The architecture of the two regimes reflected their different relationships to modernism. Despite a marked tendency toward monumentalism and the increasing use of neoclassicism for many civic buildings by the late 1930s, Fascist architects worked in a number of styles, some of them deeply indebted to the international modernism of the day. Its protagonists saw the bold use of steel and glass as reflecting the future-oriented, hypermodern dynamic of the New Italy, its urge to throw off the dead weight of tradition. This was unthinkable in Nazi Germany, where the Bauhaus was considered the symbol of "cultural Bolshevism," and the prescribed style for civic buildings was a Spartan neoclassicism whose symmetry, lack of ornament, and gargantuan proportions supposedly evoked the "purity" and heroic "will to construct" of the Aryan.
However, the Third Reich's retention of elements of modernism for such projects as bridges, factories, high-density holiday accommodation, and power stations, as well as the fact that Ludwig Mies van der Rohe tendered an unashamedly modernist design for the Dresden Bank before leaving Nazi Germany for the United States, invites a more complex reaction to its state architecture than simply dismissing it as philistine reaction. Rather, its neoclassicism is to be seen as the expression of the aesthetic correlation to the eugenics and "racial hygiene" applied in social and demographic policy. The austere, lifeless pseudoclassical buildings and sculptures whose aesthetics it determined betoken not a nostalgia for a bygone age, but the belief in the ongoing rebirth of the German people from the quagmire of Weimar decadence. They embody in permanent plastic form the presence of "eternal values."
The anthropological revolution.
When considering individual spheres of art it is important to bear in mind that art for fascists was no longer to be a separate sphere of human endeavor remote from the mainstream of political and social life in the same category as leisure or sport and prey to the forces of commercialization. For the cultural theorists of Fascism, Nazism, the British Union of Fascists, the Falange, the Iron Guard, or the AIB, whatever their stance on modernism, realism, or the celebration of rural life, art was meant to express the uncorrupted soul of the people, and made manifest the health or decadence of the entire culture. They assumed that just as the chaos and commercialism of modern art reflected the current decadence of the West, so the regenerated nation would spontaneously produce an artistic renaissance. This would come about once artists were no longer concerned with "self-expression," innovation, or experimentation; their reunion with their people and nation naturally ensured that each sculpture, film, novel, musical composition, or building expressed the values of the new age.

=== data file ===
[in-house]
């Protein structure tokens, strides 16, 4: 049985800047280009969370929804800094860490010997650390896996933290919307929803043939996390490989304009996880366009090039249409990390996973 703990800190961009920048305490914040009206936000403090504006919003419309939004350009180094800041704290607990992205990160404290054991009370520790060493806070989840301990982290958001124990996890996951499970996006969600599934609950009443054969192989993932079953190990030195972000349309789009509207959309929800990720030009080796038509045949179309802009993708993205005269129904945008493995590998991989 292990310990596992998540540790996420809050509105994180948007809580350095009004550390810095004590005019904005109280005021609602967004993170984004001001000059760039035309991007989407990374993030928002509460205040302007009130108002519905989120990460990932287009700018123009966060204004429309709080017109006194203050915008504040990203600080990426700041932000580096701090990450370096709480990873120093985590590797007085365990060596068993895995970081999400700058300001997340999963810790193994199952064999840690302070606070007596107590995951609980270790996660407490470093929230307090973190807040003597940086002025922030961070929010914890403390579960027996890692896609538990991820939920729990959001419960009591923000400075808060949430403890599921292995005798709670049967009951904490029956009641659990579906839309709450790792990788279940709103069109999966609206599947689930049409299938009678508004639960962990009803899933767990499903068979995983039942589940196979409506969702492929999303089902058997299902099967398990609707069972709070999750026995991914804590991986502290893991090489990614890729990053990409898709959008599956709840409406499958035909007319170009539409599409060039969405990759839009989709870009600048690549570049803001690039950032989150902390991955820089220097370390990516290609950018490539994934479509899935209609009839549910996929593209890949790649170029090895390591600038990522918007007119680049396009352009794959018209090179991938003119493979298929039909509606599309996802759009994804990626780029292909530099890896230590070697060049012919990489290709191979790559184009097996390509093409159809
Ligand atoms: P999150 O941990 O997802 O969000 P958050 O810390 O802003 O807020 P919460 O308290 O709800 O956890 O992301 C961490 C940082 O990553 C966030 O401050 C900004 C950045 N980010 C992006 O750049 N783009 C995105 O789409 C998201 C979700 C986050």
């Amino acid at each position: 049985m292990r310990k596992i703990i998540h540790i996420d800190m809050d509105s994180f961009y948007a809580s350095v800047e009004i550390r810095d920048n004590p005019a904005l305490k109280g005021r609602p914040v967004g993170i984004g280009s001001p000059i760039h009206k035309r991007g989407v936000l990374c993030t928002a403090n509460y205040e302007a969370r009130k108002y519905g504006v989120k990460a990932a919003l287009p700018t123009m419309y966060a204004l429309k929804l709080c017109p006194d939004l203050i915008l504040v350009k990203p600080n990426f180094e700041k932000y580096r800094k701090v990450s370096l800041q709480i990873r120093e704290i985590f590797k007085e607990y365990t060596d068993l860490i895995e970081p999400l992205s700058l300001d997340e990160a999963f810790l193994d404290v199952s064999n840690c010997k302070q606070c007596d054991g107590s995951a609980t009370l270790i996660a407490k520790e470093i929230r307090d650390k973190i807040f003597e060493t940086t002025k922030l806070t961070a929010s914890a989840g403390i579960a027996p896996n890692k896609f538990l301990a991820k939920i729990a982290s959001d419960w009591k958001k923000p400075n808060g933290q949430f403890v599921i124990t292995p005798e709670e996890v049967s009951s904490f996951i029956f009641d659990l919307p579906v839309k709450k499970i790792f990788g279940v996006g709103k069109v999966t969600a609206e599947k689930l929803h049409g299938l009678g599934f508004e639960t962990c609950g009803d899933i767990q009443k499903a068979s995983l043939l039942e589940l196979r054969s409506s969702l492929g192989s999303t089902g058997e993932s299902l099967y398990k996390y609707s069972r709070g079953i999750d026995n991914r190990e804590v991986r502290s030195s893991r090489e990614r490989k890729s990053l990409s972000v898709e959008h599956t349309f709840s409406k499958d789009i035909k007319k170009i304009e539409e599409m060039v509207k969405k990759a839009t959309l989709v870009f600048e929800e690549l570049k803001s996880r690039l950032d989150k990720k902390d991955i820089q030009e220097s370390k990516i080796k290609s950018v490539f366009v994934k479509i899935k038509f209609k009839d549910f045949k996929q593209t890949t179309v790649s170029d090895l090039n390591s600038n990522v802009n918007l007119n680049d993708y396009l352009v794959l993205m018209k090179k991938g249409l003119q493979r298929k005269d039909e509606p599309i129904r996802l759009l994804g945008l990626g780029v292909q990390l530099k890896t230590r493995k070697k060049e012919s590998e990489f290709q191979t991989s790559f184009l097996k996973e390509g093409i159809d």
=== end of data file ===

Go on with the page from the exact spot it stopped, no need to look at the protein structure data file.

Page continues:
Art was only one of the spheres of social activity that were supposed to contribute to this ethos of palingenesis. Schools, universities, youth and leisure organizations, mass rallies, news-reels, newspapers, sporting events, national holidays, local festivals, the organization of work, business, and industry, in fact any context in which the public sphere impinged on the private became sites for the further integration of the individual into the national community. In this sense the deepest level of the fascist revolution was not political or military, but cultural. As long as fascism remained a genuinely charismatic force in Italy and Germany it was not a revolution simply imposed on society, but was fed by the spontaneous enthusiasm of many thousands of creative individuals who wanted to contribute to the transformation. This interpretation is fully consistent with recent theories of totalitarianism that place an emphasis on its bid to bring about an anthropological revolution, and on seeing the political religion that it institutes not as an exercise in collective brainwashing but as a means to transform society's political and moral culture.
This attempted anthropological revolution had particular implications for women. True to the spirit of an age that had recently experienced World War I, the interwar fascist image of the new man embraced elements of the archetypal warrior and knight, and the celebration of militarism, war, and the new order was pervaded by values that would now be recognized as male chauvinist. The corollary of this was that fascism was hostile to feminism as a force that destroyed the "natural" roles dictated by biology, and both Fascist Italy and Nazi Germany introduced legislation to remove women from the workplace, criminalize abortion, encourage big families, and glorify motherhood and domestic functions as the true vocation of women. The demographic campaign in both countries was backed up by antenatal, maternity, and childcare services that anticipated some of the best practice of the modern welfare state.